Scissor lifts are a safe way to perform temporary work at height when used properly by trained operatives and are ideal for a range of specialist working conditions including:
Confined spaces – Movement and operation of access equipment can be restricted in some spaces such as alleyways, narrow streets, courtyards, interiors or dense woodland. Scissor lifts are able to stabilise in limited spaces and the compact design can gain access through a standard-size doorway.
Quiet working – As scissor lifts are designed to work in confined spaces, they have the option of electric power or duel fuel motors to reduce the impact of noise.
Indoor working – Indoor working may have similar confinement of movement and access issues. There may also be limits on noise and weight as floors, cellars and basements may be incapable of bearing the weight of access equipment. Scissor lifts are lightweight and most models have the option of white tracks, to prevent floor marking, and electric power to reduce noise.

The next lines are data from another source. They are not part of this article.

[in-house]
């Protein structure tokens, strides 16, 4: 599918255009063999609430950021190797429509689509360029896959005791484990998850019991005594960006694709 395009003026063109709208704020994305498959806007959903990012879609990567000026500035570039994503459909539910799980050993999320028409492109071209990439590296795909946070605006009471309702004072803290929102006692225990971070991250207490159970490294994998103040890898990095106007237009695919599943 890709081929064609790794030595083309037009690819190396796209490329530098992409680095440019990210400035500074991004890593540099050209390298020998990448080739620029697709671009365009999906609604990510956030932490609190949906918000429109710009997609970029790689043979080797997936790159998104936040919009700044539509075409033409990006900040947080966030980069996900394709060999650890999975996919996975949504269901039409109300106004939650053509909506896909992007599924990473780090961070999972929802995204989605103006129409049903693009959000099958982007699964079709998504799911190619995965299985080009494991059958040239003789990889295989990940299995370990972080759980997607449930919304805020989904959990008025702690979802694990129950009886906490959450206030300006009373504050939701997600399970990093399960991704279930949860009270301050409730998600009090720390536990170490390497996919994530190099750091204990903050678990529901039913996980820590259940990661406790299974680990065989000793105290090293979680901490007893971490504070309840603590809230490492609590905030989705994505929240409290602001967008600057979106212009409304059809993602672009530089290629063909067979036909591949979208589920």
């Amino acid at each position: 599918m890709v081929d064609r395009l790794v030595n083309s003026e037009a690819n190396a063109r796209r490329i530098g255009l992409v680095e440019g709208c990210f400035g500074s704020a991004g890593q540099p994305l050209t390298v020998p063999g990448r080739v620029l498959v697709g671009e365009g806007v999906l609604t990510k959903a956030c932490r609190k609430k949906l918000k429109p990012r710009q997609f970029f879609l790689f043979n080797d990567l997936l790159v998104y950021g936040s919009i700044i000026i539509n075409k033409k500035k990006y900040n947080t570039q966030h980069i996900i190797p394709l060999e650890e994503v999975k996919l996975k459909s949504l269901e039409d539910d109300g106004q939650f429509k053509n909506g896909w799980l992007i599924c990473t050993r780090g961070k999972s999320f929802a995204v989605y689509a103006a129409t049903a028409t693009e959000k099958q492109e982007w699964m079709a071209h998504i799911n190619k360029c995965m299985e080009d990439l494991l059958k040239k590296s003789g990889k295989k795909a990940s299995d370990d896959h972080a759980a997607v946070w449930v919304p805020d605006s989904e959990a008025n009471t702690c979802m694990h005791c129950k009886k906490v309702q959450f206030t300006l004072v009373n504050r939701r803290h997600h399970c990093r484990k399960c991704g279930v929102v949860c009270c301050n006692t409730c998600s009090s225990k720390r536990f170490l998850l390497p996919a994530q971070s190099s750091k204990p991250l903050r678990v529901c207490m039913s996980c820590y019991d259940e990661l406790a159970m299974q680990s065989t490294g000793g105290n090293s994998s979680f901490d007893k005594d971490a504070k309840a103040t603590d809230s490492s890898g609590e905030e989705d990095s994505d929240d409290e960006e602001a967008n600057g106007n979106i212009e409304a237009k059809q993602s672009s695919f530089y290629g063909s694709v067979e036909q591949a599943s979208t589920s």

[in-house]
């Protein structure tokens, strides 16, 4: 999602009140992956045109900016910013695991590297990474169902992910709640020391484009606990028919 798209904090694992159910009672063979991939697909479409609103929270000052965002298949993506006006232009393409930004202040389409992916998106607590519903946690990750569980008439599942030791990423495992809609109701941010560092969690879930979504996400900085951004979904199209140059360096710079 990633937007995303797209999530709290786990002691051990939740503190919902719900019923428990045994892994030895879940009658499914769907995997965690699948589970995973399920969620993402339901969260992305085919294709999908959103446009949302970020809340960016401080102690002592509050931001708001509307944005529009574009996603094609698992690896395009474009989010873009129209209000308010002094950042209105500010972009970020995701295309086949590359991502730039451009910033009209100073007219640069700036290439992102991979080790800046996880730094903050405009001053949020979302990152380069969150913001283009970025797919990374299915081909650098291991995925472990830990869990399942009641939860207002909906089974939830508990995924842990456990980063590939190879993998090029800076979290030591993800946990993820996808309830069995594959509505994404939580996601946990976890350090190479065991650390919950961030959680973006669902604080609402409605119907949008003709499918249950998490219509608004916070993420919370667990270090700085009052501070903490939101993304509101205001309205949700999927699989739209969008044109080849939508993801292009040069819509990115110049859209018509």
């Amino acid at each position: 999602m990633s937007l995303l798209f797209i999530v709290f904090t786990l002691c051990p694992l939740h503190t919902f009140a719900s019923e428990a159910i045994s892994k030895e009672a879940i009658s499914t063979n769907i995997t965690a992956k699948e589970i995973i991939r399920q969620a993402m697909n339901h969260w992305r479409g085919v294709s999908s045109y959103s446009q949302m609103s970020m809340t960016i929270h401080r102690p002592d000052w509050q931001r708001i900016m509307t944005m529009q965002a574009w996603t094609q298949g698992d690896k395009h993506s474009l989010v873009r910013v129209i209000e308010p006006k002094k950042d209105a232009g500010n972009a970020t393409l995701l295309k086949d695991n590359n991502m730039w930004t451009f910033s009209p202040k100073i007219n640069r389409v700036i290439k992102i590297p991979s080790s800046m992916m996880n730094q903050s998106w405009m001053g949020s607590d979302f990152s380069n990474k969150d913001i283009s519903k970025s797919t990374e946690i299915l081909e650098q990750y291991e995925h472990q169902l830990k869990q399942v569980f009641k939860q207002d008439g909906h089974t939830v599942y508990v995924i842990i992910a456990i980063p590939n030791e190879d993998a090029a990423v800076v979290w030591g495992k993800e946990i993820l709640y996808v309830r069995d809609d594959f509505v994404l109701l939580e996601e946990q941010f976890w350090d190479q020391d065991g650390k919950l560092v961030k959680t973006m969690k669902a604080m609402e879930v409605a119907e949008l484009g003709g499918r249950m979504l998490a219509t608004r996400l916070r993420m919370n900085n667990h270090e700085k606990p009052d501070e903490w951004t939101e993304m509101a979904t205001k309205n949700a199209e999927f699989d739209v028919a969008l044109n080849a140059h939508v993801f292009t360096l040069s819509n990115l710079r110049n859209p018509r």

IPAF has more support and advice for exhibitors and technical advice for powered access platform users, on it’s website at www.ipaf.org.
8 May 2016
The ability to move quickly between jobs is a major bonus of working with powered access platforms and following a few basic rules is the key to site safety.
Different types of access platforms have different set up times and some are more suitable for moving between jobs than others. Choosing the right machine for the specifics of a job and location is important and will be influenced by a range of factors including work space, obstructions at height and ground level and other people or jobs that may be present nearby.
In general, mobile access platforms take less time to set up between jobs so they are ideal for multiple jobs such as street lighting, cleaning, roofing or building maintenance. They are usually vehicle-mounted and fixed to a truck or a van base or can be transported on a road towable trailer.
Here are the main safety considerations for working with mobile access platforms:
On the road